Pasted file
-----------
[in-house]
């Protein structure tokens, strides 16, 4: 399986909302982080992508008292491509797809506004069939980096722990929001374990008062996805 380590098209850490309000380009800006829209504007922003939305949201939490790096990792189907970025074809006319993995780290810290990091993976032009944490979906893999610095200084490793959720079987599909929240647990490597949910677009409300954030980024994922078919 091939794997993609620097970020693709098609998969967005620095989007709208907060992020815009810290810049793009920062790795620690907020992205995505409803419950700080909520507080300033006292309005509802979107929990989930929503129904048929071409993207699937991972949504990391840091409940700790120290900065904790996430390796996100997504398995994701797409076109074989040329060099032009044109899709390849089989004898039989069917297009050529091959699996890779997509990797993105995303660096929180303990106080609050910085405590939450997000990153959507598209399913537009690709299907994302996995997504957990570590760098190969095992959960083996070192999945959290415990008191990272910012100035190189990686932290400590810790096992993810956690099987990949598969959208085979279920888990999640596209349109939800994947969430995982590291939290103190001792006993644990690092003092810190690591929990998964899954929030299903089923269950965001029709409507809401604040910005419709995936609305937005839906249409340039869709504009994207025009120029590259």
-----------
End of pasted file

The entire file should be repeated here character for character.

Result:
[in-house]
């Protein structure tokens, strides 16, 4: 399986909302982080992508008292491509797809506004069939980096722990929001374990008062996805 380590098209850490309000380009800006829209504007922003939305949201939490790096990792189907970025074809006319993995780290810290990091993976032009944490979906893999610095200084490793959720079987599909929240647990490597949910677009409300954030980024994922078919 091939794997993609620097970020693709098609998969967005620095989007709208907060992020815009810290810049793009920062790795620690907020992205995505409803419950700080909520507080300033006292309005509802979107929990989930929503129904048929071409993207699937991972949504990391840091409940700790120290900065904790996430390796996100997504398995994701797409076109074989040329060099032009044109899709390849089989004898039989069917297009050529091959699996890779997509990797993105995303660096929180303990106080609050910085405590939450997000990153959507598209399913537009690709299907994302996995997504957990570590760098190969095992959960083996070192999945959290415990008191990272910012100035190189990686932290400590810790096992993810956690099987990949598969959208085979279920888990999640596209349109939800994947969430995982590291939290103190001792006993644990690092003092810190690591929990998964899954929030299903089923269950965001029709409507809401604040910005419709995936609305937005839906249409340039869709504009994207025009120029590259």